The government during the declaration of the ban also cited Article 47 of the Indian Constitution to justify it which states: "Duty of the State is to raise the level of nutrition and the standard of living and to improve public health. The State shall regard the improvement of public health as among its primary duties and, in particular, the State shall endeavour to bring about prohibition of the consumption except for medicinal purposes of intoxicating drinks and of drugs which are injurious to health."

The bottom line presented was that the ban was a step taken to prevent the youth from getting addicted to a substance that could have radical results in future.

Is the Ordinance/Act logical?

As clearly described above that e-cigarettes are harmful and should be banned for the sake of the future of the youth. But the bone of contention that arises is that banning ENDS is not a feasible solution for the country to prevent the said damage. As the history of banning in India, we have banned gutka but it is still sold and people are still consuming it and dying because of it.

Another interesting trend shown by the WHO reports is that there has been a sharp decrease in the number of smokers in India. The reason for this is the continuous awareness campaigns and realisation by the youth that smoking is harmful and can have dangerous manifold consequences. Similarly, banning is not the solution to prevent the youth from the consumption of ENDS. Bans never work, regulations, education, warnings and awareness are the key to go ahead. Bans would only open the doors for black-marketing and smuggling and this is a very easy product to smuggle and the target group would only become vulnerable and the sale would still prevail in the market just in the form of grey-market.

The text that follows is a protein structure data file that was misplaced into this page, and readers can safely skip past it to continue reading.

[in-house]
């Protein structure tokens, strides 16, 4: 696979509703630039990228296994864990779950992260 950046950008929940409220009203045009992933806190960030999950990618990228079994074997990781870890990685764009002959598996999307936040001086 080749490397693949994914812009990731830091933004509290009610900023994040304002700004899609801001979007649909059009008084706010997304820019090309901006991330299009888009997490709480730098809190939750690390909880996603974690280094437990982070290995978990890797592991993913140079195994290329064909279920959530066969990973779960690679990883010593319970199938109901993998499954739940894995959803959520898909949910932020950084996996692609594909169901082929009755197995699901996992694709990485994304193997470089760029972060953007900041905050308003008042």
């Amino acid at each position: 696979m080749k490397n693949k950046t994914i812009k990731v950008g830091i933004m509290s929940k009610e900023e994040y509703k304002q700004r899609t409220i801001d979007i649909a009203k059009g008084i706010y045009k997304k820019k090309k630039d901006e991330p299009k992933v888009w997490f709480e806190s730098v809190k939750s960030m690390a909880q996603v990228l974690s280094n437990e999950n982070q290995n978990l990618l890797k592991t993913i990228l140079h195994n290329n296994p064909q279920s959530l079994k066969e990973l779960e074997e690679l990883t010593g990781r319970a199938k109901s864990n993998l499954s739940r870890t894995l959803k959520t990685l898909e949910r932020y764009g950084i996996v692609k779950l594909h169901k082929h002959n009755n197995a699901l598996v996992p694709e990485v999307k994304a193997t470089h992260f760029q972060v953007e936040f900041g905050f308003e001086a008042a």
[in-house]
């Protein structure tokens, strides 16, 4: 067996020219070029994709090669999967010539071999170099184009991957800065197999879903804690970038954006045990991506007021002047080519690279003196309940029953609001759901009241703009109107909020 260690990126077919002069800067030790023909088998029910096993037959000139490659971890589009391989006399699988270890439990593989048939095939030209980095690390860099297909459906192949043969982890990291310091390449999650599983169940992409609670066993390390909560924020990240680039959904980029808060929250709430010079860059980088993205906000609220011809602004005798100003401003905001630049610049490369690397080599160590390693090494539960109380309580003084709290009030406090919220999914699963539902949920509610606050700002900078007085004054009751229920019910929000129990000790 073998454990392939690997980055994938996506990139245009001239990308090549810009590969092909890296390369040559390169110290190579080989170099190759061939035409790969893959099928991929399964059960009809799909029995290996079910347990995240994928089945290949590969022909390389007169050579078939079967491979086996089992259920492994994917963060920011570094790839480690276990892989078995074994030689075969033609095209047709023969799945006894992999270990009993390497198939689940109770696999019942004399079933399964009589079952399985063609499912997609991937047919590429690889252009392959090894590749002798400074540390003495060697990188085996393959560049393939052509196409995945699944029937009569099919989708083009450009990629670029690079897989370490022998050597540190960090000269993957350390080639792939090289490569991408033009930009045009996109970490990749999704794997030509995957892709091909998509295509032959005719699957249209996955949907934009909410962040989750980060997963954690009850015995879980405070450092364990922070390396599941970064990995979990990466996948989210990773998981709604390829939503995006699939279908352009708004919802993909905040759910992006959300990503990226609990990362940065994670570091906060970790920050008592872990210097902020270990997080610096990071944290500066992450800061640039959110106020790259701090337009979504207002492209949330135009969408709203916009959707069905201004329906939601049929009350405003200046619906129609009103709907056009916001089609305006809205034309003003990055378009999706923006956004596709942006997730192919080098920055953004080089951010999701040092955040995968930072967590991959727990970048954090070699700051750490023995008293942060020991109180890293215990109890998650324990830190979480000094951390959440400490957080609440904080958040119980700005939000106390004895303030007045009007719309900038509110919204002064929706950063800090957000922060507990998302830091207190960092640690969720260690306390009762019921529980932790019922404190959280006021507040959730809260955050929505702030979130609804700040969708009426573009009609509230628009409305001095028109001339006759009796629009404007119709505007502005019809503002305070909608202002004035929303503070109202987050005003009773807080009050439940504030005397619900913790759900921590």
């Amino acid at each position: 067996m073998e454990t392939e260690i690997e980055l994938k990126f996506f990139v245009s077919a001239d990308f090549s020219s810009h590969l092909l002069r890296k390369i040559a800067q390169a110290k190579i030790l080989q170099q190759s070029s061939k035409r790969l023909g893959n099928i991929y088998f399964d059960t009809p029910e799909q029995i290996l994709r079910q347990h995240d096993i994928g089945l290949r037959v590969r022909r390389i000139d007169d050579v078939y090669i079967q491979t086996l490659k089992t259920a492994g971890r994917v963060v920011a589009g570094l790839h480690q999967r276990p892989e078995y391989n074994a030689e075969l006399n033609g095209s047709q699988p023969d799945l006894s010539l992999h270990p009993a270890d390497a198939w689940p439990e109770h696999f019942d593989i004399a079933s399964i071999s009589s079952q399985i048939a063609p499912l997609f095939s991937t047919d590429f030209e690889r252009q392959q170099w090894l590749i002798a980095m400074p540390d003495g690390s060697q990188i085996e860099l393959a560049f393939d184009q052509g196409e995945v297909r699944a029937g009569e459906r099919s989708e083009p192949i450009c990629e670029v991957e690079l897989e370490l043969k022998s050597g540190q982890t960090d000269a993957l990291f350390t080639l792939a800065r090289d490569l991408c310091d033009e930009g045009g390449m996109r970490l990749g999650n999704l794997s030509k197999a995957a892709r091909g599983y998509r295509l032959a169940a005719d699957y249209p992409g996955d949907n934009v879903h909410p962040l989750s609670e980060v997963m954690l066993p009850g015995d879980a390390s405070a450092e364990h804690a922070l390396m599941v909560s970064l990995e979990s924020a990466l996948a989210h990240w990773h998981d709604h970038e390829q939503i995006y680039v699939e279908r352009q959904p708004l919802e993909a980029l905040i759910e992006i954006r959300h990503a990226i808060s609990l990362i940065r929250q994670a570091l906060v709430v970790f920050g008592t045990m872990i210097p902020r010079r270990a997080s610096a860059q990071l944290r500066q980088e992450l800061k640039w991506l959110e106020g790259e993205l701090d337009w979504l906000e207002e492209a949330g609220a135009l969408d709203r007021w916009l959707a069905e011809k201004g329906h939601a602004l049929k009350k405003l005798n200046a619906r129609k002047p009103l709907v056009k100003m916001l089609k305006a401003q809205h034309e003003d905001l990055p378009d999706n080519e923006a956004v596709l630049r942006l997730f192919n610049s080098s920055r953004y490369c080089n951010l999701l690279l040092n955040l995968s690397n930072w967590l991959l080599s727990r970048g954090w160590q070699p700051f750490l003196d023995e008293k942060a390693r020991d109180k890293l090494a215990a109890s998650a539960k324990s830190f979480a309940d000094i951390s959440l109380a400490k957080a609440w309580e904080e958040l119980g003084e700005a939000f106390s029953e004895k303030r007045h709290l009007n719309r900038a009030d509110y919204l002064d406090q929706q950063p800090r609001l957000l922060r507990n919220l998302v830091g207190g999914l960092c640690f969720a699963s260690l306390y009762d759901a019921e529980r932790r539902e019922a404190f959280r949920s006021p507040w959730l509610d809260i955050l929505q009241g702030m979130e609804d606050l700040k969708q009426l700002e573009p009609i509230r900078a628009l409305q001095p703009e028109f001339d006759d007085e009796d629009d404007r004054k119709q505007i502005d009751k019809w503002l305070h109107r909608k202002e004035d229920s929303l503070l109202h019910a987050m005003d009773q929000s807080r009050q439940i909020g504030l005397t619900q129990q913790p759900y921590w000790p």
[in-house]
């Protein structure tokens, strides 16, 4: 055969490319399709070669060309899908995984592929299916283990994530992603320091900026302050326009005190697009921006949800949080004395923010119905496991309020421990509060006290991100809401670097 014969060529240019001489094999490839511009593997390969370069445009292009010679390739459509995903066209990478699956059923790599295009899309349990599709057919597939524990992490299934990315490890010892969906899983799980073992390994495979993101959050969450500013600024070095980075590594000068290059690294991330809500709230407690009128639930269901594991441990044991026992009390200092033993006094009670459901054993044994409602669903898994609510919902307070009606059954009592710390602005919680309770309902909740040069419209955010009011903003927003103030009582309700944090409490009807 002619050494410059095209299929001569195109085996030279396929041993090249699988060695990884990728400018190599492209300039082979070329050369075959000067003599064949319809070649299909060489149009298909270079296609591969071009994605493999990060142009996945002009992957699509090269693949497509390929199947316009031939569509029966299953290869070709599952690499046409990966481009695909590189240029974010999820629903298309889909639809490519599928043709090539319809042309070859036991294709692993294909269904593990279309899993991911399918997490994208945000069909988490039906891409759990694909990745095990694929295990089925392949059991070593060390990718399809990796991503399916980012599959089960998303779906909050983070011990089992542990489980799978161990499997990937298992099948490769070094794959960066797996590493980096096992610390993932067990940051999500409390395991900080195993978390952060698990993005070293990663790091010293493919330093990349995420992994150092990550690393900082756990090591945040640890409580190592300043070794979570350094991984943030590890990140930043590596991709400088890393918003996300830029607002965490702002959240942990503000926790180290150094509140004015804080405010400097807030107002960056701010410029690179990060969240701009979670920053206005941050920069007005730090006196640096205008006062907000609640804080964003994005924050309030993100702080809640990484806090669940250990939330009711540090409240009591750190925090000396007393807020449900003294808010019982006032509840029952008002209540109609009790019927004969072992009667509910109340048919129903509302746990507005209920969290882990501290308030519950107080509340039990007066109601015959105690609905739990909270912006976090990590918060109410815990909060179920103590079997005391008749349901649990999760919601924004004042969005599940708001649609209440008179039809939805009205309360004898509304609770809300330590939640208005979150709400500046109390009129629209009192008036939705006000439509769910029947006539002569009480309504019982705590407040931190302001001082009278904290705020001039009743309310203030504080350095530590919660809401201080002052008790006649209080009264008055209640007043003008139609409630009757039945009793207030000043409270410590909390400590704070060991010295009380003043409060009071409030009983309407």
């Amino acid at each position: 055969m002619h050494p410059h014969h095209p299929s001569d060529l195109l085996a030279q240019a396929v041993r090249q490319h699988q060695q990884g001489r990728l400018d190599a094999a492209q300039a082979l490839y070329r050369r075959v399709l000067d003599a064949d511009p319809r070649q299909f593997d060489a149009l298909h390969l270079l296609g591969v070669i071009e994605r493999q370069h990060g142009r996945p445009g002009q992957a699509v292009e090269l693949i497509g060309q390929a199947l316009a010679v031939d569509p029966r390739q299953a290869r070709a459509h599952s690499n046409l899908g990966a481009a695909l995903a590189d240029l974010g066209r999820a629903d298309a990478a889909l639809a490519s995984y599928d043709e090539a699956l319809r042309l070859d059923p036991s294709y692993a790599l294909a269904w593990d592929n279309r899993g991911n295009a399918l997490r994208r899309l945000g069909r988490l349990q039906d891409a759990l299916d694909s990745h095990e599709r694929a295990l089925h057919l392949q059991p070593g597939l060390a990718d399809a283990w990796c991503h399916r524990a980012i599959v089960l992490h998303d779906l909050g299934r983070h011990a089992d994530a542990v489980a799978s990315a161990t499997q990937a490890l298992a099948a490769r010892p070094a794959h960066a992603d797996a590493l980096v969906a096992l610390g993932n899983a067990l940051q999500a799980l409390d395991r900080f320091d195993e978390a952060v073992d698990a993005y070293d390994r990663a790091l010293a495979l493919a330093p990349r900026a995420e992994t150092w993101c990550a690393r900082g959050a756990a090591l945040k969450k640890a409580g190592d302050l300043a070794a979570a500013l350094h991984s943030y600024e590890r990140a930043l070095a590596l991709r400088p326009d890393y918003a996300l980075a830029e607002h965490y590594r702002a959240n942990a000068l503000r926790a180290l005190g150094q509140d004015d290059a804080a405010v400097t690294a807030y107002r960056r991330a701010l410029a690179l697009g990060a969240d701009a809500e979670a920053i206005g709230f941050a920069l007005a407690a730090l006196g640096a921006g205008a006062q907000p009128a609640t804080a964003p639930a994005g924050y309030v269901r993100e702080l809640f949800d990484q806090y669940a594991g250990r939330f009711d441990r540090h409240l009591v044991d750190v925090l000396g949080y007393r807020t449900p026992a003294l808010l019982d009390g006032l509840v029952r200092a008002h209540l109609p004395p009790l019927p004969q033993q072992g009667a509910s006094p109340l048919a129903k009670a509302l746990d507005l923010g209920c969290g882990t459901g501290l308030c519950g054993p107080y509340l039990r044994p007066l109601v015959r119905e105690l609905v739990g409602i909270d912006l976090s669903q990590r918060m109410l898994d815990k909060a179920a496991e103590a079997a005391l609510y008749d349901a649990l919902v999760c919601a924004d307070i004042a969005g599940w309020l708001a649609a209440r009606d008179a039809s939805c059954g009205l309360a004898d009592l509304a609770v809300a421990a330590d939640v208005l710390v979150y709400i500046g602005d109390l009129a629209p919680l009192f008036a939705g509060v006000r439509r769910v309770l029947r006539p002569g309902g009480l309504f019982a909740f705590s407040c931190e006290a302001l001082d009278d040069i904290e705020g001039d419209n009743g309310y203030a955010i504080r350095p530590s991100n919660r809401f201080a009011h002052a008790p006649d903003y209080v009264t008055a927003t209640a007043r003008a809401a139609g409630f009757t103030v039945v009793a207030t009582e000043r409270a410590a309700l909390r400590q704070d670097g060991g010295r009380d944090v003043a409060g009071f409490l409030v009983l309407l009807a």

The government has been quite over-active in this case but the concern regarding ENDS cannot be resolved by just passing an ordinance. The problem is that if the authorities are so concerned for the youth’s addiction to e-cigarettes then why no steps are taken to ban the traditional cigarettes which are still available openly to be exploited. One of the arguments given in this case is that smoking has been the part of the society for a long-haul time and banning it away would lead to a lot of disturbance in the society as well as the market but e-cigarettes have not yet made its place so it is better control it right now.

The statement above can be accepted but can’t promise that banning a less harmful product would prove more conducive to a problem that goes far deeper. It is as if, someone has lost the horse but is still looking for the horseshoe.

It looks like the government is preparing to win a battle but is not thinking about the war it will still lose. Plus, with the pandemic present smokers and vapers are more susceptible to get infected due to an altered immune system. Though, the studies have not proven this cause but the possibility is still out there. It looks like the government is preparing to win a battle but is not thinking about the war it will still lose.

India is the second largest consumer of tobacco after China and every year almost a million people die because of it. The proposition made by the government in favour of the ban was that it would protect the youth. However, there is nothing that would prohibit the adolescents from purchasing relatively cheaper cigarettes after the ban. The reports that showed that the ENDS users suffered from lung-diseases or even died in some cases was actually because the substances consumed were unregulated and adulterated products.